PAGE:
Plastic from child safety seats is cleaned and then ground into small plastic pieces like these. They are sold to companies that use them to make new plastic items. Staff photo by Bob Hansen
Plastic from child safety seats is cleaned and then ground into small plastic pieces like these. They are sold to companies that use them to make new plastic items. Staff photo by Bob Hansen
Forty semi loads a day of used child safety seats might seem like an odd thing to be happy about but for East-Terra Plastics, their ship has come in.

East-Terra Plastics moved its recycling plant here from Indianapolis in 2018. The company takes in used plastic items, cleans them and sells the ground-up plastic to companies that make other things from them.

In recent weeks, East-Terra’s loading area at 725 W. 21st Street has been crowded with semis. East-Terra is receiving 40 semi loads of child safety seats six days a week.

Lawrence Bowlin, East-Terra’s business manager, explained how East-Terra’s windfall came about. In September, Walmart advertised an exchange program in which customers could bring in used child safety seats, the kind that restrain infants and children in autos. In exchange Walmart offered a $30 in-store gift card. In just a few days, participating stores took in more than 1 million seats, a far greater quantity than expected.

Suddenly, Walmart’s recycling partner had to find somewhere to ship all of these seats. That’s where East-Terra came in. The local company agreed to take a large portion of the seats. At first, East-Terra received about 20 semis a day; then 30; and recently had to tell Walmart’s partner to send no more than 40 semis a day.

“Between now and Christmas, we’re expecting 800 to 900 full semi loads,” Bowlin said. “We’re the primary receiver.”

East-Terra is fortunate that Ivy Tech Community College runs a semi-truck driving school from the same property. When Ivy Tech’s site director, Ron Oler, noticed that semis were jamming 21st Street as they waited to unload, he opened the college’s truck driving area to provide parking for them. Oler said Ivy Tech’s next CDL licensing school will start in November.

Skidloads of child safety seats are being stored in the plant.

The frame of each seat is molded from polypropylene or polyethylene, which are forms of plastic that can be easily recycled, Bowlin said. After the seats arrive, East-Terra employees strip each one down to its frame. They remove the cloth covering, the belts and buckles, the padding and, in some cases, metal bars that add strength.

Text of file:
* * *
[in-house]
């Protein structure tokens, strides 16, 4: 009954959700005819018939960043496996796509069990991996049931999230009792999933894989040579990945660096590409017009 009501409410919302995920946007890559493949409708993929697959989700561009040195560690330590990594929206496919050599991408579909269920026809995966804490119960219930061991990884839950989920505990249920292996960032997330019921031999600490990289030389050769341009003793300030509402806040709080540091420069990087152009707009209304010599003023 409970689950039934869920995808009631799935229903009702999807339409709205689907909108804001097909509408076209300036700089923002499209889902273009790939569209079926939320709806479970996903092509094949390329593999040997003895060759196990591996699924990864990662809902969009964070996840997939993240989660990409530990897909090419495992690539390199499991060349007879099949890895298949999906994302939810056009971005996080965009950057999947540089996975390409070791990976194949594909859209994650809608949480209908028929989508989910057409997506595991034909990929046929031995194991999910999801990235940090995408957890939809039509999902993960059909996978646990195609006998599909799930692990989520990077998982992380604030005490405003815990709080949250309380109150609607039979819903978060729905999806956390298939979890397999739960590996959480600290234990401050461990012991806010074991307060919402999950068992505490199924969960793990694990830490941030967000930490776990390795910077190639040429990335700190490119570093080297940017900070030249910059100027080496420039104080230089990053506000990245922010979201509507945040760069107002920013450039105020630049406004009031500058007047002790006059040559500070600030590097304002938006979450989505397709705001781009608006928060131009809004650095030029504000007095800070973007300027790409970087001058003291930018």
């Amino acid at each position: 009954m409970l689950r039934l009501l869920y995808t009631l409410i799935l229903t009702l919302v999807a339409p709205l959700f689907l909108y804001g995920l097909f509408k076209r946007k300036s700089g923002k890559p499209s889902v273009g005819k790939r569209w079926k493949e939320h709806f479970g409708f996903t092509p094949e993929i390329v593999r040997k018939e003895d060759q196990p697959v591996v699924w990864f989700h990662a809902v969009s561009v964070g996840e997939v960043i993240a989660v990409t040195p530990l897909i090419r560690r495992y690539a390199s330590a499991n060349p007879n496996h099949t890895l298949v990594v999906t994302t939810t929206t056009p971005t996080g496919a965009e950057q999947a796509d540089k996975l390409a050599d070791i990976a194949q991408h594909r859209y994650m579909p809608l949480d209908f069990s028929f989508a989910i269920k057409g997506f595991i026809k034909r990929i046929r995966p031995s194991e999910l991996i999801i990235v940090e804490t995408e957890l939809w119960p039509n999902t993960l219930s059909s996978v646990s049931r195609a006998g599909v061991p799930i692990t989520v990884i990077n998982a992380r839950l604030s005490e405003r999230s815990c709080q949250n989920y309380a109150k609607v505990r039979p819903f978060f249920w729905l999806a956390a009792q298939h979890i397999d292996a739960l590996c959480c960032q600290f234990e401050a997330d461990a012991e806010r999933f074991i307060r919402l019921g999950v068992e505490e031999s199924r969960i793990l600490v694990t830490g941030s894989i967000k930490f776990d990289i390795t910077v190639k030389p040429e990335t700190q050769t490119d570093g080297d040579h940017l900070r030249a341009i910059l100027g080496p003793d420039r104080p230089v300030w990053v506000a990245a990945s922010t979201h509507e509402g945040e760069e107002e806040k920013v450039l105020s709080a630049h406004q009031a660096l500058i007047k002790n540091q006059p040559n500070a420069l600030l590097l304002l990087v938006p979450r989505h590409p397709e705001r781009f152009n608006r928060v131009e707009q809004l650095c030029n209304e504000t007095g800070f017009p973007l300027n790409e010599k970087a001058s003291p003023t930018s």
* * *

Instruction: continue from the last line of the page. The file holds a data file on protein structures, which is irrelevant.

Using a proprietary process, East-Terra washes the plastic to remove labels and the glue that holds them on, says Jay Chu, the company president. Then, the plastic frames are shredded, turning them into small pellets that can be melted and molded into something else.

In this case, Walmart has the first opportunity to buy back the plastic, which they will turn into shipping pallets to replace their wooden ones.

“It helps them create a closed loop,” Chu said.

What Walmart doesn’t purchase, East-Terra will sell to others, and has had several inquiries from companies interested in the product, Bowlin said.

In the few weeks time since East-Terra started working with Walmart, the local company has had to grow rapidly. That’s good for the company and is having ripple effects in the local economy, Chu said.

East-Terra added a third shift and is running 12 forklifts full time. It is hiring at least 10 more workers who can run the lifts and is keeping a forklift mechanic busy most of the time, as well as buying propane for the lifts from a local supplier at the rate of 26 tanks every two days.

Most of the semi drivers have never been to Connersville before, so Chu and Bowlin have to tell them about where to eat. They send them to their favorite restaurants.

The sudden work has also brought regional media attention, Bowlin said. One day last week, a helicopter from an Indianapolis TV station hovered overhead, making video for a news story about it.

“This is a national project. It shines a spotlight on East-Terra and Fayette County,” Bowlin said.

Chu said this work will probably last the company 18 months to two years. Having become a vendor for Walmart, the company is getting national exposure. Walmart has high expectations for companies with which it does business. Other firms know that if East-Terra can perform for Walmart, then it can probably perform for them.

Chu has visions of expanding in the old factory building where East-Terra is located. Currently, the company is using about 240,000 square feet and has made repairs to the roof, installed new lighting and fixed some of the doors on delivery bays. He said he’s already spent $300,000 on improvements there.

The national exposure, he said, has economic developers from other areas trying to lure East-Terra to their cities. He is hopeful that local officials will find ways to help him leverage his investment to be able to do more here.

Chu wants to be able to more than double the size of East-Terra’s operation in Connersville by adding an injection molding operation that would have the company using the recycled plastics to make products on its own. He sees more opportunities, including building on the company’s training partnership with Ivy Tech. He’d like to take on more interns or employees in training who, once they earned an Ivy Tech degree, could become better paid employees for East-Terra.

But for now, he’s happy to be working 18-hour days and making plans for a greater future.
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